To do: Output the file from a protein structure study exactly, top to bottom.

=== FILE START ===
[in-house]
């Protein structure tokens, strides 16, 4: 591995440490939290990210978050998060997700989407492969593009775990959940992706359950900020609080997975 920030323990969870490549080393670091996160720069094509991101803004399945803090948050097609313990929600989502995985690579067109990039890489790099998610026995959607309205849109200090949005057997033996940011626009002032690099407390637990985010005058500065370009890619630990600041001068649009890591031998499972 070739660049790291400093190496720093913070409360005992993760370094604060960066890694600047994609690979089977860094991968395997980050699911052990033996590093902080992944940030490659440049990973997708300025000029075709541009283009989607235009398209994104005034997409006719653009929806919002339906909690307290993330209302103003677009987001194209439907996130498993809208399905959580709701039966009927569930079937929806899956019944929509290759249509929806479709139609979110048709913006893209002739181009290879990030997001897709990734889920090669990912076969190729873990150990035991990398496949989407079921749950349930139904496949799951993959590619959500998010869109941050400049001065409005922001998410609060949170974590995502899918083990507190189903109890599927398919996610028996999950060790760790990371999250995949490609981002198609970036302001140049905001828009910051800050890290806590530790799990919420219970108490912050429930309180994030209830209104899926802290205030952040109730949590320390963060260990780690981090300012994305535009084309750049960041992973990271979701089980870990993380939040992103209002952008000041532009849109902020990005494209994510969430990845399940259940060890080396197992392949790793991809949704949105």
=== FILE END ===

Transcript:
[in-house]
């Protein structure tokens, strides 16, 4: 591995440490939290990210978050998060997700989407492969593009775990959940992706359950900020609080997975 920030323990969870490549080393670091996160720069094509991101803004399945803090948050097609313990929600989502995985690579067109990039890489790099998610026995959607309205849109200090949005057997033996940011626009002032690099407390637990985010005058500065370009890619630990600041001068649009890591031998499972 070739660049790291400093190496720093913070409360005992993760370094604060960066890694600047994609690979089977860094991968395997980050699911052990033996590093902080992944940030490659440049990973997708300025000029075709541009283009989607235009398209994104005034997409006719653009929806919002339906909690307290993330209302103003677009987001194209439907996130498993809208399905959580709701039966009927569930079937929806899956019944929509290759249509929806479709139609979110048709913006893209002739181009290879990030997001897709990734889920090669990912076969190729873990150990035991990398496949989407079921749950349930139904496949799951993959590619959500998010869109941050400049001065409005922001998410609060949170974590995502899918083990507190189903109890599927398919996610028996999950060790760790990371999250995949490609981002198609970036302001140049905001828009910051800050890290806590530790799990919420219970108490912050429930309180994030209830209104899926802290205030952040109730949590320390963060260990780690981090300012994305535009084309750049960041992973990271979701089980870990993380939040992103209002952008000041532009849109902020990005494209994510969430990845399940259940060890080396197992392949790793991809949704949105």